Westport Rivers Vineyard & Winery in Westport, MA
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Our farm is the home of the fourth generation of a family of winegrowers. In 1982 we set ourselves up on the sunny, South Coast of Massachusetts. Why? Because we knew, based upon a study of the climate and soils, that this is a wonderful location for growing the kind of wine we love: gloriously aromatic, deliciously crisp wine.
And it just so happens that we were right. Our wines display all the world-class characteristics for which we sought. Our soils are dark, rich New England loam on well drained gravel. Our climate is cool but moderated by the warm waters of the gulf stream (which bathes our shoreline all summer and fall). Our rainfall, perfectly accommodating for farming grapes.
We welcome you to visit us and enjoy a wonderful day in New England’s wine country.
Westport, MA - If you’ve ever dreamed about owning a vineyard, this autumn day would fulfill your fantasy. Under a razor-blue sky, fields of vines glow that special warm shade of green that comes right before the first frost. On the bunches of grapes waiting to go into the crusher, big fat wasps are crawling and buzzing sluggishly. They’re so full of sugar they can barely fly but they still want more. So into the crusher they go, providing a soupçon of protein in some future glass of Westport Rivers Blanc de Blancs. You pick one of the grapes and pop it on your tongue. It’s easy to imagine that taste translated into wine, which is just what Rob and Bill Russell are doing here at the family winery and vineyard.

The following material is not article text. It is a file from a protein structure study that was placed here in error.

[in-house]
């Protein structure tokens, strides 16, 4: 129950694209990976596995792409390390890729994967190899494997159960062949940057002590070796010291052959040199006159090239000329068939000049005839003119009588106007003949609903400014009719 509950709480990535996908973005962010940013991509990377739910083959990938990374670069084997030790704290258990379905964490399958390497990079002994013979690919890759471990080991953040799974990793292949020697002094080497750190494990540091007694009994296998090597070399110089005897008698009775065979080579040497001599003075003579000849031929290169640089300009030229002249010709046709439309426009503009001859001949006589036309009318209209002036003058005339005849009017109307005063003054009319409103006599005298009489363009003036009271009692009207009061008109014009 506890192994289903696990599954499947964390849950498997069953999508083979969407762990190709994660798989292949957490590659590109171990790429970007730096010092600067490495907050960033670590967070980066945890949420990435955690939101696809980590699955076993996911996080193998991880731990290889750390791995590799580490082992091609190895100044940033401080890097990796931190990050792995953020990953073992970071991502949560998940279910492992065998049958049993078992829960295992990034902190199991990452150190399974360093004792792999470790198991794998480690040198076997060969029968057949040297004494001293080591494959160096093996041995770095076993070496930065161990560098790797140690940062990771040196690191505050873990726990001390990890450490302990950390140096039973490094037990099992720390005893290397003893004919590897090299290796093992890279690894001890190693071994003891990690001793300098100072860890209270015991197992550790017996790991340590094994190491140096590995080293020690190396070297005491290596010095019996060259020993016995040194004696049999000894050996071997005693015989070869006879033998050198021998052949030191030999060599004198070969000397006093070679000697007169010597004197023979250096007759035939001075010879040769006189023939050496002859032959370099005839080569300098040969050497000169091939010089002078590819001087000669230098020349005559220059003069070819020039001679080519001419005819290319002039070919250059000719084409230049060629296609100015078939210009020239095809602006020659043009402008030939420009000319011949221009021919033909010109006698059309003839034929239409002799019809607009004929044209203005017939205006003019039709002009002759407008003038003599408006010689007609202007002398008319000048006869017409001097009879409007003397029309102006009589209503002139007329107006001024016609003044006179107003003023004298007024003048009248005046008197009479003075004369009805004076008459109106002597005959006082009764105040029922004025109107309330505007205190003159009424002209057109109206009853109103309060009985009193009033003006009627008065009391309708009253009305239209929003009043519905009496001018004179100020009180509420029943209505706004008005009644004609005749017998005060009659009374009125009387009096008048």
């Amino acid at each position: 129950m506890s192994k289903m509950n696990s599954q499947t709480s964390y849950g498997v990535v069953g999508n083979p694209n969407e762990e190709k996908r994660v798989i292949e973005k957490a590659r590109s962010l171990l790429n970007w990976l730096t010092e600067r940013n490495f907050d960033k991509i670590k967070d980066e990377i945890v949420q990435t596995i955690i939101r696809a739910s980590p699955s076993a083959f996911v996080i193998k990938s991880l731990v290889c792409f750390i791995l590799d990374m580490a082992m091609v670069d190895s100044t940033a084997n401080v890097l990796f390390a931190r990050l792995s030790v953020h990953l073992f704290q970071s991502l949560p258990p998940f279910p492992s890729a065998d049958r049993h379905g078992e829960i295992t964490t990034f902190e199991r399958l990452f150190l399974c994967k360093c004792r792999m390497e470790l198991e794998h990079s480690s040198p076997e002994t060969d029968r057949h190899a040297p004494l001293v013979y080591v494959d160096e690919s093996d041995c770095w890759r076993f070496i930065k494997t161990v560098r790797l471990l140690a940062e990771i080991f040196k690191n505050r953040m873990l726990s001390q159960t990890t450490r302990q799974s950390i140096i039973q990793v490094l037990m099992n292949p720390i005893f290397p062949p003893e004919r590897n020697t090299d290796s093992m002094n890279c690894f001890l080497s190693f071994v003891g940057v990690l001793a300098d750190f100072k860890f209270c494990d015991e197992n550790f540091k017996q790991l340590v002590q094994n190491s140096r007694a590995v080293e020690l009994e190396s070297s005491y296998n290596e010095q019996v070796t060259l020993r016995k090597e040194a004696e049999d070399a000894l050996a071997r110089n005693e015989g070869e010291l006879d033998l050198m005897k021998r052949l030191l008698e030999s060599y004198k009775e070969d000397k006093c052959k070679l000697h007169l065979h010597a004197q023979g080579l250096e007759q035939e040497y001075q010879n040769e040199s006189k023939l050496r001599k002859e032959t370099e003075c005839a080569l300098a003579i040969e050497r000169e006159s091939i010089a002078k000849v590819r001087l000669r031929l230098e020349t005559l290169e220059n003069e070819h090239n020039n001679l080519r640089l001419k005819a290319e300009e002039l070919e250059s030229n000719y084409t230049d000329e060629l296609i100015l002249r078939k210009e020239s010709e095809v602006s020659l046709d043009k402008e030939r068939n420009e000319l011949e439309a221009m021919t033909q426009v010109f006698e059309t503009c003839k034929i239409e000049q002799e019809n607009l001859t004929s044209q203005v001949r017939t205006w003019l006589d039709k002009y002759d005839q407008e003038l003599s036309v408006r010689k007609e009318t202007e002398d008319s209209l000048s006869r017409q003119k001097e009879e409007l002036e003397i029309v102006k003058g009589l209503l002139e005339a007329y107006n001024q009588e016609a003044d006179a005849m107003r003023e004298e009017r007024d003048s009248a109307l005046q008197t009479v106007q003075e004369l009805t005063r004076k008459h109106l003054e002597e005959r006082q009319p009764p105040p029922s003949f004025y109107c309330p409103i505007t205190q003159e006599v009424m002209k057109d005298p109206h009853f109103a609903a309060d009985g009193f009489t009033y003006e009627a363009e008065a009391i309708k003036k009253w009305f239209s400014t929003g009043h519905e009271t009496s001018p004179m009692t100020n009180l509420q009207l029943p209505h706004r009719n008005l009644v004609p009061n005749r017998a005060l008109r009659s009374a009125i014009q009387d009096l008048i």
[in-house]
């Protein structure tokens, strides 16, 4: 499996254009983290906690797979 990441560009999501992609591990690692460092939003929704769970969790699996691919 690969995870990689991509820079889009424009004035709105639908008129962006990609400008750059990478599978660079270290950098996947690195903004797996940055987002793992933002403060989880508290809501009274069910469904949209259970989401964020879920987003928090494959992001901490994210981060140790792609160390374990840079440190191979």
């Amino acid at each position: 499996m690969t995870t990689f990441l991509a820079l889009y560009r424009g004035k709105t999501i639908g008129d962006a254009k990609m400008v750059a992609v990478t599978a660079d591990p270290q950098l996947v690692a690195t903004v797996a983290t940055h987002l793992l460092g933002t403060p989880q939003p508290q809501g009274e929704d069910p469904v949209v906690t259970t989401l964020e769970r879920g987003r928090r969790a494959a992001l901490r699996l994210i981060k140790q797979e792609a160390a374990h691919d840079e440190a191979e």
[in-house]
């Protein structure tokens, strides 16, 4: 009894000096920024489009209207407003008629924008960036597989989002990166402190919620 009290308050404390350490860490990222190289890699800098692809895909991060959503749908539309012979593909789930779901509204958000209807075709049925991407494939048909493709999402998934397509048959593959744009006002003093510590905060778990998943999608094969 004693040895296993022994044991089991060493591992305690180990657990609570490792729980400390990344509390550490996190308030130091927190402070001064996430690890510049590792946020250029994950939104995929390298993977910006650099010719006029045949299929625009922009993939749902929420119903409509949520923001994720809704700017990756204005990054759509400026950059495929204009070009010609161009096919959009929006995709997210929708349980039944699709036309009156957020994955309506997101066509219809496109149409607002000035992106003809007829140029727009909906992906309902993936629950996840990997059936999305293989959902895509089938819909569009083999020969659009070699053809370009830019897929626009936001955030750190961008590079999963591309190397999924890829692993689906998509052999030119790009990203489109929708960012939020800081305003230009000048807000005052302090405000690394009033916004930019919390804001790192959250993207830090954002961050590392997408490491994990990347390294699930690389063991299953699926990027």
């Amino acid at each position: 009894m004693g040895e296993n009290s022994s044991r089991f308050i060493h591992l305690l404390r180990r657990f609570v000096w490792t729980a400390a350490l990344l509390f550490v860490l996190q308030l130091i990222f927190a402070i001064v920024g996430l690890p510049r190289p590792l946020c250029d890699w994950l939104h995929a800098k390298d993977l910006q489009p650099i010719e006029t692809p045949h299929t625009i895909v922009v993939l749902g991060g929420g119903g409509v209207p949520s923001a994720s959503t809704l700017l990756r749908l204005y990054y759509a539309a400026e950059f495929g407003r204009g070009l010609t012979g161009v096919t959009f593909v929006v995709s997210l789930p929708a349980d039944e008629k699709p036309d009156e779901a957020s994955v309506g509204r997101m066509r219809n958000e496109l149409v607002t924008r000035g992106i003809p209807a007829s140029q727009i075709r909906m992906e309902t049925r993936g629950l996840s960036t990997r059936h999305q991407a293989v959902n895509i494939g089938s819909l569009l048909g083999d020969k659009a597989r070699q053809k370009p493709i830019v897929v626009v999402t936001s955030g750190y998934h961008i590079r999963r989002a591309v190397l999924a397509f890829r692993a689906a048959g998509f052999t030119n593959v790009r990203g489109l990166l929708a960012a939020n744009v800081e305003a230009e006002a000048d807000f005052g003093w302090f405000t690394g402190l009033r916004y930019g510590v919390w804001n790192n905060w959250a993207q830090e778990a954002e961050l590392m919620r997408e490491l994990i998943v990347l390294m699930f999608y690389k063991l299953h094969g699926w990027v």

Rob is the grower and Bill the winemaker. Their synergy has put their business on top of the list of most-admired sparkling wine sources in the East, if not the country. From Chardonnay, Pinot Noir and other grapes they produce a range of sparkling wines that can hold their own with the most prestigious brands on the planet.
But what I want to know is, how did the Russell family decide to focus on sparkling wines? According to the Wine Institute, the sparkling wine/Champagne category represents just 4.4 percent of all wine sales in the country. Massachusetts ranks eighth among all states in consumption of sparkling wines. Was there any marketing thinking behind the Russells’ decision?
When I ask Rob about this, we’re standing outside the barn where the wine is made. Rob’s a young guy with longish hair and a thoughtful manner. He tends to think about every question before he answers. This time, however, he almost laughs out loud. “It was more of a contingency decision,” he says. “This is a fantastic climate for sparkling wines. Not so great for still wines, especially reds. So I wanted us to have a wine to make even if the grapes I grew weren’t terrific.
“In fact, cool climates like ours create the most dramatic sparkling white and rosé wines in the world. The classic cool-climate style is a crisp, refreshing balance between fruit and acidity.
“We don’t stylize our wines with gobs of oak or sweetness. We aim to allow the terroir of the vintage to shine through; we want the wine to taste like the grapes from which it was created. So we ferment most of our wines in stainless steel, which keeps the focus on the grapes and the vintage.”
“Our goal here isn’t to have secrets but to be a facilitator. To act as if this region is ideal for everything is selling ourselves short. What we can do here is brand southeast New England as ‘America’s sparkling wine region.’ That benefits everyone around here—at least everyone who’s making sparkling wine.